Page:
People will do just about anything for their dogs but spoiling our pets can often do more harm than good. Dogs need stimulation, discipline, and a reasonable amount of mental exercise, even in old age. The problem is as dogs mature, their humans tend to get lax on training and let their pets get away with lounging around and acting all stubborn.
Now, researchers from the Clever Dog Lab at the University of Veterinary Medicine in Vienna are conducting trials on a high-tech way to keep dogs engaged into old age. In a study recently published on the ACM Digital Library, the researchers used tablet games and touchscreen devices as a form of brain training for dogs, which they say can help pets stay more cognitively alert.
“We have been training and testing pet dogs since around 2008,” Lisa Wallis, a researcher and first author of the study, told Digital Trends. “Dogs of all ages … and different breeds and mixed breeds travelled to the lab and were trained by researchers and dog trainers. Over the years we have perfected our training technique and protocol. Due to the fact that we had a project running on senior dogs, we used the touchscreen to look for age differences in cognitive abilities. Many of the dog owners who participated were very skeptical about whether their dogs could learn to use the touchscreen. Indeed, the older dogs took longer to train, but were able to learn the protocol and to complete the tasks we set them.”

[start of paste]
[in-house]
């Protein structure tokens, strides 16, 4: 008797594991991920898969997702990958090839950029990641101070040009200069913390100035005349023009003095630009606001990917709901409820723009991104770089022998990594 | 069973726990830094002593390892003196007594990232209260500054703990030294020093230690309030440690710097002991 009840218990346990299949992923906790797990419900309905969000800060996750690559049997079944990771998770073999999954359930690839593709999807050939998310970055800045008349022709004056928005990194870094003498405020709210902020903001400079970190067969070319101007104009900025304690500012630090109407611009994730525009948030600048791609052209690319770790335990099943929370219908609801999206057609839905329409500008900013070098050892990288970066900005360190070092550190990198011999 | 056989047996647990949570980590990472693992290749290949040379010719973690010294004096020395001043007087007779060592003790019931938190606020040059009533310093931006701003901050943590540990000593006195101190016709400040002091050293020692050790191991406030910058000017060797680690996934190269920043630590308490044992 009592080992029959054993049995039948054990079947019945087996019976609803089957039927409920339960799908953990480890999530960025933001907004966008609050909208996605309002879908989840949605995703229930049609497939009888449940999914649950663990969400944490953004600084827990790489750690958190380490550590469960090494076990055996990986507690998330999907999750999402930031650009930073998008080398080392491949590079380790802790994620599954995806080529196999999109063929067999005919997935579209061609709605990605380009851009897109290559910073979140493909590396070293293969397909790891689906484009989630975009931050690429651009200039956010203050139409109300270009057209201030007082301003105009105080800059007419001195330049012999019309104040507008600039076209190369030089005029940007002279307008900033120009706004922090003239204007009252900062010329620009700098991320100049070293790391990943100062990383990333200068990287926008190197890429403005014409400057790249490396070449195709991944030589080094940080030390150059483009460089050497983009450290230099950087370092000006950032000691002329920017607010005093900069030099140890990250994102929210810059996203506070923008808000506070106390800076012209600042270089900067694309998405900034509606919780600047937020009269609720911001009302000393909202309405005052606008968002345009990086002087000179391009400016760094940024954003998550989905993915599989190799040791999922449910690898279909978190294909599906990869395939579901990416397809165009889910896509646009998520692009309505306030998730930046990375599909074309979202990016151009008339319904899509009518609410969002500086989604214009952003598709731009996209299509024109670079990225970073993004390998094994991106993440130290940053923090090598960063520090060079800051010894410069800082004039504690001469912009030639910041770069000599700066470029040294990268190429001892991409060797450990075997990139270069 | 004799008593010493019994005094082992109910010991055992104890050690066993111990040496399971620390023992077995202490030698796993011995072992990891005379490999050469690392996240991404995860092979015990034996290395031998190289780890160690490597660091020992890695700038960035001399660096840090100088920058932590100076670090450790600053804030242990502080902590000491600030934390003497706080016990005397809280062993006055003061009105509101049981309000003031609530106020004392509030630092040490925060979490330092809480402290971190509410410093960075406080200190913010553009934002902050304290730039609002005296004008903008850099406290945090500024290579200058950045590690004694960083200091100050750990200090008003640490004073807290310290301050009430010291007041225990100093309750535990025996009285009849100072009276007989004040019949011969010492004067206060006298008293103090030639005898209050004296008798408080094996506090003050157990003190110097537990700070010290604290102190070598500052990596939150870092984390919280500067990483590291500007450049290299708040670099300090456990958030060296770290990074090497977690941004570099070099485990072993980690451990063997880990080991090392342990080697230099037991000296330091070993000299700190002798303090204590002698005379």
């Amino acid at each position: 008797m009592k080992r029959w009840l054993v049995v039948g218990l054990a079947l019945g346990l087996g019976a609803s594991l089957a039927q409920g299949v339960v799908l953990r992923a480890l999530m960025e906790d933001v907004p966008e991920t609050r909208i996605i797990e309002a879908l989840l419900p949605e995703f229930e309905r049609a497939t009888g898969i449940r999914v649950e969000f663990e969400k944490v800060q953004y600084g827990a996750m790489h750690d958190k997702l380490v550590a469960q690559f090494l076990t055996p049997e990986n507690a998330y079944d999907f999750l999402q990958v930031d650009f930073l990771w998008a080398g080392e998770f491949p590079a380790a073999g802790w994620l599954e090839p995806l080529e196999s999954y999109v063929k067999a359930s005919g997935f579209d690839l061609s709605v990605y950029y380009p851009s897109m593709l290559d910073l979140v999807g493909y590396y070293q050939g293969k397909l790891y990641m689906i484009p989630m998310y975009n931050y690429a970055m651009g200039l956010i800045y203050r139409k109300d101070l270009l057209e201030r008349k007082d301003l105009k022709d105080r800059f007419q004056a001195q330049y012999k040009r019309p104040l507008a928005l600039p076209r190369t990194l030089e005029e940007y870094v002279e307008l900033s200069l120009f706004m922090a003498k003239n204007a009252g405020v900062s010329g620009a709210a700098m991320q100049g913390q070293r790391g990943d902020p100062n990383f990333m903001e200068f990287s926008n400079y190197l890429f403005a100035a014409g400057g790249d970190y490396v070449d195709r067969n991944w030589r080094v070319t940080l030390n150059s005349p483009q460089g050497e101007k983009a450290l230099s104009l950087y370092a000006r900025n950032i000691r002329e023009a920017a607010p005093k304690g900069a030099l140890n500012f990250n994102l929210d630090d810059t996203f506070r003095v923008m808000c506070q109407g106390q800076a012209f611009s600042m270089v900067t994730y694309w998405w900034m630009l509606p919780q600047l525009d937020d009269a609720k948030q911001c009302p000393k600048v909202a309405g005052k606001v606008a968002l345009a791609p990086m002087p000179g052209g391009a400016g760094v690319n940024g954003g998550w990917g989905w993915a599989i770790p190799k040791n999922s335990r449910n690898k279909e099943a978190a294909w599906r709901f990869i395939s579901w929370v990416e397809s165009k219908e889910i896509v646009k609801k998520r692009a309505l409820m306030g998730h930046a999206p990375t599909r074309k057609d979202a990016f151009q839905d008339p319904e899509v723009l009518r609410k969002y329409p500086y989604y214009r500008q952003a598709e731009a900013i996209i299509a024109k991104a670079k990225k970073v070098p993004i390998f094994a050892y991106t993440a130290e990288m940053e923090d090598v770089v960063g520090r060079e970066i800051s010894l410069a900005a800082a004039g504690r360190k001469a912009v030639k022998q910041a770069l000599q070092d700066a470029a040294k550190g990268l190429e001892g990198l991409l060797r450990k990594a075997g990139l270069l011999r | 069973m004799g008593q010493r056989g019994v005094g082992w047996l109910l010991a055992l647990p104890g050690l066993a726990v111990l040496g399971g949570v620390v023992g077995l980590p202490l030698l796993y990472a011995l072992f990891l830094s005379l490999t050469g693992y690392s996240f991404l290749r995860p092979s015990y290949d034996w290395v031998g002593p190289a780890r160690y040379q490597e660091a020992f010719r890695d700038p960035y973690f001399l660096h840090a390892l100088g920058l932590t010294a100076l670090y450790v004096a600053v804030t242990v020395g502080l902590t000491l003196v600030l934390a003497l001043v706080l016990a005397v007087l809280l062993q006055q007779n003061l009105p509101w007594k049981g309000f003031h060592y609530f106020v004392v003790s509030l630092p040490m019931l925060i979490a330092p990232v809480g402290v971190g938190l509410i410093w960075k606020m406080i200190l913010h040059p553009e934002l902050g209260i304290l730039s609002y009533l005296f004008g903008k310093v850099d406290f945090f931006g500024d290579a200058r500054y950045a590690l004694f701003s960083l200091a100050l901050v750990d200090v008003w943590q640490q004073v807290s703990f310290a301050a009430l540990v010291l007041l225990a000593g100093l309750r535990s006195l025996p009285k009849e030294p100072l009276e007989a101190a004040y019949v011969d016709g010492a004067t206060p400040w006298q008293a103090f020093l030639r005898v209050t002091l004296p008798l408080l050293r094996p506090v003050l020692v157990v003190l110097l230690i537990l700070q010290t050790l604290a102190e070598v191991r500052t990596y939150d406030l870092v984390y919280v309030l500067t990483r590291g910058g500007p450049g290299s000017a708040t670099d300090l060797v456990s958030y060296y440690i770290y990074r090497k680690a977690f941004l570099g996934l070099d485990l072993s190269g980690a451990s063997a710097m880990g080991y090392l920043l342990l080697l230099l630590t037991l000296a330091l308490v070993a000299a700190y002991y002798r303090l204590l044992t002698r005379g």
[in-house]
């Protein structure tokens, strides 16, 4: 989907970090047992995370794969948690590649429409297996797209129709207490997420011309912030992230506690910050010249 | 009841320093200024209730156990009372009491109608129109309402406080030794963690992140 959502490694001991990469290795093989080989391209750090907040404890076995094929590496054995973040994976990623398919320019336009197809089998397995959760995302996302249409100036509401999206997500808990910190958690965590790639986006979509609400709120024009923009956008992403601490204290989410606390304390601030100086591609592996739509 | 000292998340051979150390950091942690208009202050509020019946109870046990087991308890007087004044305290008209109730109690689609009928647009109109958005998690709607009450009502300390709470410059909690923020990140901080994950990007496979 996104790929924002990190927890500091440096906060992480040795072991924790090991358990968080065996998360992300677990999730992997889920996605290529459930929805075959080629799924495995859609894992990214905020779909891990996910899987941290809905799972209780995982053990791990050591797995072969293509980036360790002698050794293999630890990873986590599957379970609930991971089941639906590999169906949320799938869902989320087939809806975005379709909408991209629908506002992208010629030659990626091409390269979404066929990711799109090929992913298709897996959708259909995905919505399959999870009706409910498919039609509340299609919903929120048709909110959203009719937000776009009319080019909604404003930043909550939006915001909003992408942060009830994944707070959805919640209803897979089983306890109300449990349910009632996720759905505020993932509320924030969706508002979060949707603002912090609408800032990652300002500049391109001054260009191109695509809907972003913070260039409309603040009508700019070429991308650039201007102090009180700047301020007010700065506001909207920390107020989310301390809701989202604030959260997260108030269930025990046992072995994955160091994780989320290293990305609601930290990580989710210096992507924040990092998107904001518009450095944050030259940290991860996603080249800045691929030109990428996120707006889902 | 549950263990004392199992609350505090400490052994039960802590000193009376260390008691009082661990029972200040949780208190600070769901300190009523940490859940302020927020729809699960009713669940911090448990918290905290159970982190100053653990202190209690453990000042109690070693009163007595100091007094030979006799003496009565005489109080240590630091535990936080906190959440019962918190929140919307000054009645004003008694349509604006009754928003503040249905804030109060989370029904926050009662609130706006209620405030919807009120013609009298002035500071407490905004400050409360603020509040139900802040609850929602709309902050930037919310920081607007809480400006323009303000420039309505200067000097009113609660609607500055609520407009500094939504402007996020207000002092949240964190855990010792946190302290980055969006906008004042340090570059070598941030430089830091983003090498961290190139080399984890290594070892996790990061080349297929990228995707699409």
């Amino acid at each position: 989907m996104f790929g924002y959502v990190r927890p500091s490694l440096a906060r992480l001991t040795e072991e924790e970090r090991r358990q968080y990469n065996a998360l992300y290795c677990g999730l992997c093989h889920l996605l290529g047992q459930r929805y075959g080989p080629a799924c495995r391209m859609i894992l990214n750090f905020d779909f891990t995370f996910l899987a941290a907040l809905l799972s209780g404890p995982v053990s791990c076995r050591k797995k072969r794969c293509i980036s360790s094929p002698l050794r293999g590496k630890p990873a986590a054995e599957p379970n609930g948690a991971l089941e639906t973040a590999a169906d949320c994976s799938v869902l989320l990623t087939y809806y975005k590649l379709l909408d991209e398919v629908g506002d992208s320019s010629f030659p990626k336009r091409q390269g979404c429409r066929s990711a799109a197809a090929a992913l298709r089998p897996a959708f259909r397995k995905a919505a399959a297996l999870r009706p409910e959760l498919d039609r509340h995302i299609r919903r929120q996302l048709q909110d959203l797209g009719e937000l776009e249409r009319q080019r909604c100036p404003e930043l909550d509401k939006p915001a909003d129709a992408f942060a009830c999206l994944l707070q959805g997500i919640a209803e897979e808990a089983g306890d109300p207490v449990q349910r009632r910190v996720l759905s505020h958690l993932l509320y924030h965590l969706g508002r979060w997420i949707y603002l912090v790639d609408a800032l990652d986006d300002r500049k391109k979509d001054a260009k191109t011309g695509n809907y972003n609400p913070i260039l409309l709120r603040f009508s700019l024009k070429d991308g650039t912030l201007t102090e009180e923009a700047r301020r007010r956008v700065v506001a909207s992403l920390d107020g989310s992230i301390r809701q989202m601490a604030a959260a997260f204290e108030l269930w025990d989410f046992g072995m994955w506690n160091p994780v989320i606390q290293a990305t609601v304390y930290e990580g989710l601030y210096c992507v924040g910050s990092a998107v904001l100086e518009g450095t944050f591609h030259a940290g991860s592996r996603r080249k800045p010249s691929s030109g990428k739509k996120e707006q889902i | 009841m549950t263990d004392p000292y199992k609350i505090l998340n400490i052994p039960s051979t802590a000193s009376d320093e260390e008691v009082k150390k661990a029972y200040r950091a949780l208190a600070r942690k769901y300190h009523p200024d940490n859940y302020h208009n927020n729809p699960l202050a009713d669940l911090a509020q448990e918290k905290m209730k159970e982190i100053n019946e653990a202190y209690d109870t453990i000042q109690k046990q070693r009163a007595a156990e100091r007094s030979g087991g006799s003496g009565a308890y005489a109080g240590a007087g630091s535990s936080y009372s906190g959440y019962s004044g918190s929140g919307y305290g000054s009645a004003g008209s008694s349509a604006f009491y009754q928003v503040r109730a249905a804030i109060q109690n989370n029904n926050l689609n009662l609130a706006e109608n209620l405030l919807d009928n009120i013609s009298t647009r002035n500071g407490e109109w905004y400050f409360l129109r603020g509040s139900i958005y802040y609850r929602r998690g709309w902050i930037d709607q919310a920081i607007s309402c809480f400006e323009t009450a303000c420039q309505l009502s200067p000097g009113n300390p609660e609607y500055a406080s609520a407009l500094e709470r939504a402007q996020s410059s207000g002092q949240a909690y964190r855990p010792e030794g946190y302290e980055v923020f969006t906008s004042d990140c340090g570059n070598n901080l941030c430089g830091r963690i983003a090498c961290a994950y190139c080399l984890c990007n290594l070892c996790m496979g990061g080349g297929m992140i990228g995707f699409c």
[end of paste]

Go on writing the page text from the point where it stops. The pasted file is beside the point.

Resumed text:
Within the Clever Dog Lab, Wallis and her colleagues put pets to the test with tablet-based brain-teasers that challenged the animals to interact with a touchscreen and complete simple digital tasks. For example, selecting an icon with its nose would elicit a treat from the trainer. It may have taken them more time but even older dogs seemed to eventually get the hang of it.
“The fact that the older dogs were able to learn such abstract and sometimes difficult tasks was very encouraging,” she said. “Not only were they able to learn, but many owners remarked how much their dogs enjoyed their touchscreen sessions.”
Wallis said this makes her optimistic that pet-centric tools like Pup Pod and CleverPet may help young dogs mature and mature dogs stay youthful, and she hopes to see more interactive toys enter the market. However, Wallis cautioned that animals are individuals too and what might positively stimulate one dog might frustrate another.
“Therefore for any pet, it is important to monitor their behavior and look for signs of stress when interacting with technology,” she said.
But if your dog seems to enjoy it, let her play! After all, if humans can benefit from technology, why shouldn’t our pets?
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